TMNT: Double Damage and Writing for Games


This is Friday Fiction after a fashion.

Please to direct your web browsers to this rather ungainly URL. This is the latest offering from Urbansquall Games and it features a story “written” by yours truly. Why the quotes? Well, that’s the topic of today’s post.

For starters, it was awesome to get to work on a Teenage Mutant Ninja Turtles project. I was a fan of the movies, the cartoons and the original Eastman and Laird comics. Good stuff all around. However, writing for a video game, writing for a flash video game and writing for an established and lucrative license are all very different from writing in general.

There’s a pretty broad range of eras of TMNT to choose from. The early comics work has a different feel and different characters from the early cartoons, which are different from the early movies, which are different from the later cartoons, which are different from the latest movies, which are different from the latest cartoons. At the outset, I wasn’t given any directive at all in terms of the story. So, I crafted up a couple Turtle story concepts I thought would be fun to tell. Baxter Stockman is trying to recreate the ooze that transformed the Turtles, Bebop and Rocksteady engineer a mass breakout from the local zoo to create an army of animal mutants, Shredder is evil and kidnaps April—that sort of thing. Classic Turtle escapades from the early cartoon era.

Well, matters immediately become more complex when you factor in that you’re not always going to have an artist who has nothing to do all day long but draw the ideas you want to appear in your video game, especially at small companies. The mandate came in from the lead designer that I had 4 areas to work with that our artist would be able to manage on top of creating all the enemy and character graphics that I was going to be asking for: city streets, rooftops, warehouse and—a pressure-release section—a techno-lair for the final bad guy.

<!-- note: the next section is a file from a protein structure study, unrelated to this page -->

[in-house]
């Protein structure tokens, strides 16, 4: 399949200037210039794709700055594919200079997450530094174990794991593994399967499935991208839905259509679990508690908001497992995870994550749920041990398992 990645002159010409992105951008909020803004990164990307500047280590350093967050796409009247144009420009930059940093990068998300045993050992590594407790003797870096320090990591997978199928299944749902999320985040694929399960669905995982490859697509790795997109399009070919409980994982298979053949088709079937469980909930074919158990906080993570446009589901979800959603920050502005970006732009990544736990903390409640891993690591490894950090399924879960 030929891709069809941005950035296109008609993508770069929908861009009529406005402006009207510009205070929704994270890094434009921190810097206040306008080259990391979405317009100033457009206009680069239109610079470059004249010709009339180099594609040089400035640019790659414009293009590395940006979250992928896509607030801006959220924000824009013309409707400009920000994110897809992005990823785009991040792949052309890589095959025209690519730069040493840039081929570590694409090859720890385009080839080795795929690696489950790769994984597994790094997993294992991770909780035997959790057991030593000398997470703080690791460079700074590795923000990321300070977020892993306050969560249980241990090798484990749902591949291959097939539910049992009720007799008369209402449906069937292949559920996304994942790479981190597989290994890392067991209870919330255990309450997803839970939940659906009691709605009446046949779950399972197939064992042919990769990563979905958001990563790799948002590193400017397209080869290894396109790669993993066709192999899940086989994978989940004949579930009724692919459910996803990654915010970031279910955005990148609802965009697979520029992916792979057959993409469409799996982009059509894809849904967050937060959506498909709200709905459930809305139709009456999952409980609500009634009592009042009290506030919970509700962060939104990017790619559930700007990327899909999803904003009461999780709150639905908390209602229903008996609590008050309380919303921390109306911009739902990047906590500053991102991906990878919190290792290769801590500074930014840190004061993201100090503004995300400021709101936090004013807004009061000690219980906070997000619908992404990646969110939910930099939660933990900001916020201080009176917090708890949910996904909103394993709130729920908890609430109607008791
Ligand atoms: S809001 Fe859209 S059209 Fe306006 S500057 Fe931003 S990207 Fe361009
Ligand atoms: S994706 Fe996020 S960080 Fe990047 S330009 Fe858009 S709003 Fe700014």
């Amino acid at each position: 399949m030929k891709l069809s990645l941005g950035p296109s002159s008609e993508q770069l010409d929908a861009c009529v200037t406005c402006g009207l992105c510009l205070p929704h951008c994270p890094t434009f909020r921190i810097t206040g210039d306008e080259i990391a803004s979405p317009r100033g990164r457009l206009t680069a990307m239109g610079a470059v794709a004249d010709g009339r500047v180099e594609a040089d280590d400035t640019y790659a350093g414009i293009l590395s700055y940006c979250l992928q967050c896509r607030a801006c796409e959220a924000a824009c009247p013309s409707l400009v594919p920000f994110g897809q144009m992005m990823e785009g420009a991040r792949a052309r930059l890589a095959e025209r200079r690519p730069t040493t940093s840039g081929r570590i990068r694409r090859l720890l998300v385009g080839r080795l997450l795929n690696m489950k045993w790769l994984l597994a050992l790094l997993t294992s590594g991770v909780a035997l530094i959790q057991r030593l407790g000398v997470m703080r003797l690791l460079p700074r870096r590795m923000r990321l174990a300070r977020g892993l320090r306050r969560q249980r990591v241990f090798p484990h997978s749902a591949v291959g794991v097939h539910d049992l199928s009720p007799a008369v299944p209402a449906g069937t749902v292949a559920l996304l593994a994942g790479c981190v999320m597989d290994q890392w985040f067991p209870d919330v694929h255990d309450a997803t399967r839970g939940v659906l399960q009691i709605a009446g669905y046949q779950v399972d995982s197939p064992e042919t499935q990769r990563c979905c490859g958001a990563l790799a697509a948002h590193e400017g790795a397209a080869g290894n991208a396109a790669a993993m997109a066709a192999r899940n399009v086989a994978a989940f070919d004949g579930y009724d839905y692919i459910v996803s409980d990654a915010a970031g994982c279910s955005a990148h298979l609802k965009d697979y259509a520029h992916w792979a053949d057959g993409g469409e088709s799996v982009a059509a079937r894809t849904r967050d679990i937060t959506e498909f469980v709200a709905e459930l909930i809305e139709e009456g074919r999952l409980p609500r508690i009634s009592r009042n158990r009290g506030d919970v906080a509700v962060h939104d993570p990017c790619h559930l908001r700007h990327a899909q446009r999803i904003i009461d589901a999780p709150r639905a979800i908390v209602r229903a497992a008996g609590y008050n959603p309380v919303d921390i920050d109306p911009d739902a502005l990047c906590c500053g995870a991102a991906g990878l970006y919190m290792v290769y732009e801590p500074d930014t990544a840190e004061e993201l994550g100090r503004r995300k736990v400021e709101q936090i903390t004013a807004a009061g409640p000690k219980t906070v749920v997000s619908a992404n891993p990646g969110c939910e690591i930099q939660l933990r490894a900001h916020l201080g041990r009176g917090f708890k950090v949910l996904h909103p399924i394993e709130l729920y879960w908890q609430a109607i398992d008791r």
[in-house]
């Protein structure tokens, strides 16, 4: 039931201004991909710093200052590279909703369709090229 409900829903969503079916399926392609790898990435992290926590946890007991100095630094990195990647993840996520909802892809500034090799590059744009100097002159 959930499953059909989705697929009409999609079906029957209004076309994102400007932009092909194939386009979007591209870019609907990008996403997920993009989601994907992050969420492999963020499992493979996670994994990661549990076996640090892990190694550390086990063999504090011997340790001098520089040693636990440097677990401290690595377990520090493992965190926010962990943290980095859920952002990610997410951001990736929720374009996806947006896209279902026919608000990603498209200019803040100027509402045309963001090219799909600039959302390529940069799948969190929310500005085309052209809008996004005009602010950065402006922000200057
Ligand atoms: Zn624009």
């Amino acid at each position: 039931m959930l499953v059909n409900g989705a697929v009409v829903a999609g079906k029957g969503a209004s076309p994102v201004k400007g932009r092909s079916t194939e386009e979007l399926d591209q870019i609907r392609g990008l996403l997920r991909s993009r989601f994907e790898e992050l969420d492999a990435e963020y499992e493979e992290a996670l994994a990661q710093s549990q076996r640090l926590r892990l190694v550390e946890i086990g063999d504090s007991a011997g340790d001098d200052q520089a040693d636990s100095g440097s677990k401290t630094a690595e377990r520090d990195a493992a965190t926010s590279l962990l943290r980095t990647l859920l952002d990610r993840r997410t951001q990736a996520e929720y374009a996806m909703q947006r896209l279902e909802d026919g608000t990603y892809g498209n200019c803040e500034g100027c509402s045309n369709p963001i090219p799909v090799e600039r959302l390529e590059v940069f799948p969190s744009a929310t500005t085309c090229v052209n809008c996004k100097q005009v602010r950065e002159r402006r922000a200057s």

[What do I mean by pressure-release section? This is a portion of the project that can be jettisoned if time doesn’t permit. Since a chunk of levels can be forfeited, you need to ensure the story can survive without those levels as well.]

So, the story became a very basic one. April discovers a warehouse in the city with Foot soldiers everywhere. They trail her and just after she alerts the Turtles, she’s kidnapped. The Turtles rush to her location and give chase through city streets and across city rooftops, eventually following the Foot back to their warehouse where it is discovered that Baxter Stockman is trying to create serum for super soldiers. After he is defeated, the Turtles continue their quest to track Shredder to his hi-tech HQ, where they ultimately defeat him and save the day.

So far, so good. Basic. I’m not exactly wowing myself with my story prowess, but its certainly functional and the color can come in the details.

But then we submit this idea as part of the overall game design to the client… and they shoot it full of holes. Turns out they’re looking for a different era of Turtles than we were providing and there are a few details their licensing people want tweaked. Easy enough to handle, but embarrassing to have had your hands slapped by a major client. As a rule, do not expect that when you have questions about items you consider critical to your work that a major client will respond quickly so you can do you job. More often than not, they’ll be silent until you’re forced to just do SOMEthing before deadline, and then they’ll be mad you didn’t do what they expected you to just assume they wanted. 100% of my experience with major game firms shows this to be true (yes, yes, 100% means I’m only 2 for 2, but still, 100%).